Q: How would business owners protect their assets?

CIS: Captives are one of the better asset protection tools available. Designed correctly, assets in a captive are difficult for the operating companies’ creditors to reach.


Q: Is a captive easy to establish and manage?

CIS: Captives must operate with dual regulatory parameters: the Inland Revenue Code and the domicile where the insurance company is established. The formation and ongoing management of a captive must be overseen by experienced professionals that understand the insurance, financial, tax and legal aspects of the captive. Because it is a regulated insurance company, our clients often prefer to have a professional third party administer the captive on a turnkey basis. Most regulators demand ongoing professional management.


Q: Can a business owner choose what to insure against?

CIS: Absolutely. A business owner can choose to insure his operating business against events where his current conventional polices fall short. Often the captive’s policies dovetail with the exclusions, exceptions and carve-outs in the conventional coverages.


Q: How prolific is the use of captives in New Zealand and Australian industries?

CIS: Largely overlooked in our region captives in North America and Europe provide thousands of businesses representing industries such as manufacturing, fabrication, distribution, finance and construction, to name only a few, the ability to participate in some type of alternative risk-planning programme to better insure the risks of its parent company. Even Google and the US government operate their own captives. The risks of the contractors excavating the remains of The World Trade Center site were born by a government sponsored captive. An estimated 50% of all property and casualty premiums in the US, are written through captives.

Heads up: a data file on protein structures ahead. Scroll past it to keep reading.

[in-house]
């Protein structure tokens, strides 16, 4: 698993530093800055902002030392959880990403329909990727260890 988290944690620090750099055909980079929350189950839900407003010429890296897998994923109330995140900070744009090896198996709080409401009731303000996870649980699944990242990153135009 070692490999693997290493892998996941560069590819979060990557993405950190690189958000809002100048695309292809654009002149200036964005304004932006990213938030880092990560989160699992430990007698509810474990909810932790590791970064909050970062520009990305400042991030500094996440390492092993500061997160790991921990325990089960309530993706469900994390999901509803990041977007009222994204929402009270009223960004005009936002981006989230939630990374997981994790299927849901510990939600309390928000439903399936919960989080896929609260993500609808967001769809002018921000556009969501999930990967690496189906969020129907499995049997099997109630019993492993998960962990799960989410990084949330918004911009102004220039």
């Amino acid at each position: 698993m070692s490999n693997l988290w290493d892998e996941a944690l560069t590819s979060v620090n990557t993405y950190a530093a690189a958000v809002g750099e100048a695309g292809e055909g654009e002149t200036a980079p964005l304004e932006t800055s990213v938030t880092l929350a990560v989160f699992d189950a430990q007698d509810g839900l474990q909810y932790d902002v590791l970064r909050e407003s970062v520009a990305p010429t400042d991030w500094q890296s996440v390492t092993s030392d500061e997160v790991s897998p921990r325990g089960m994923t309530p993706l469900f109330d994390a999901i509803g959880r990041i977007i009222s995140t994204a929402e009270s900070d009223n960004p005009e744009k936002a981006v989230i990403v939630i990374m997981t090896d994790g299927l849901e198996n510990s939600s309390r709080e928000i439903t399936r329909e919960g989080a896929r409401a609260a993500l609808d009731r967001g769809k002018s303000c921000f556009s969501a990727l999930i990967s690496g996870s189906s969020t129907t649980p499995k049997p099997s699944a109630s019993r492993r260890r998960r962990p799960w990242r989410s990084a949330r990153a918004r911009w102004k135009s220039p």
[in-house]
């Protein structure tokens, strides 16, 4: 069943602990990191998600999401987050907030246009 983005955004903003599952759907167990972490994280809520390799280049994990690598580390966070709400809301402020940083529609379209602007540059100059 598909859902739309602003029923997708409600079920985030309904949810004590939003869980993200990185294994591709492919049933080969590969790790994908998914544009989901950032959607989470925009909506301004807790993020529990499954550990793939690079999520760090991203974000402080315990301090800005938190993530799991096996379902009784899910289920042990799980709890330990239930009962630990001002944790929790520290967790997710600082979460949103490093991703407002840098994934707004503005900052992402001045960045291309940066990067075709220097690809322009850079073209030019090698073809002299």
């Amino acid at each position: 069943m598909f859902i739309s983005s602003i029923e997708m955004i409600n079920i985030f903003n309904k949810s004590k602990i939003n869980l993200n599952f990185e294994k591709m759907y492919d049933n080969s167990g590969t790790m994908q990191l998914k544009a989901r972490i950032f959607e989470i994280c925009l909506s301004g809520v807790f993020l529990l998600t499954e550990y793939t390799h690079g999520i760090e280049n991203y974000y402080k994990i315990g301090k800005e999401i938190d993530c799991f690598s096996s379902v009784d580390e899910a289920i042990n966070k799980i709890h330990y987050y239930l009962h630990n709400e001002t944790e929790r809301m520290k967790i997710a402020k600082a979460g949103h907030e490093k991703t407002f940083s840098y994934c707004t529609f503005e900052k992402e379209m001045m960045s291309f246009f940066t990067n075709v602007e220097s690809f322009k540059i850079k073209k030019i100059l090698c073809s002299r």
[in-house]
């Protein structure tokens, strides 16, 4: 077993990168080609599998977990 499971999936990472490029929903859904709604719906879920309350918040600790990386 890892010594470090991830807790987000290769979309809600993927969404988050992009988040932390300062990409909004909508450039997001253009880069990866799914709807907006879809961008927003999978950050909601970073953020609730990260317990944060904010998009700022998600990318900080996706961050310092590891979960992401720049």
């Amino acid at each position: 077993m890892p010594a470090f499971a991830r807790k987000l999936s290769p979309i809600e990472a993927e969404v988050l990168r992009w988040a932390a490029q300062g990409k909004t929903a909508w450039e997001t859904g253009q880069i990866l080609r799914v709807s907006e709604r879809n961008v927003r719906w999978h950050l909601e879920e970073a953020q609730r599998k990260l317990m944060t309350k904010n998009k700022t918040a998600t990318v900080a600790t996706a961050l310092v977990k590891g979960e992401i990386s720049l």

Q: How are premiums paid to the captive?

CIS: A captive is a regulated insurance company that must first be licensed by an insurance commissioner in a foreign jurisdiction. Once established, Captive Insurance Solutions offers consultancy to help business owners and their advisors learn and understand if a captive insurance company is right for them. These discussions, often include our captive management team and eloborate on how to: manage insurance costs, customise coverages, improve cash flow, retain insurance profits, protect your assets and build tax advantaged reserves for future claims. Premiums are paid to the captive like any other conventional policy premiums, except instead of being paid to an outside organisation, monies are paid into the captive


Q: How would a business owner set up a captive?

CIS: A captive insurance company must always be established with a bona fide insurance purpose, in other words, as a facility for transferring risk and protecting assets. The transaction must make economic sense. Beyond this general rule, there is a great deal of flexibility in how the captive insurance company can benefit a client. Business owners interested in forming a captive can contact us to see if their operating companies might qualify.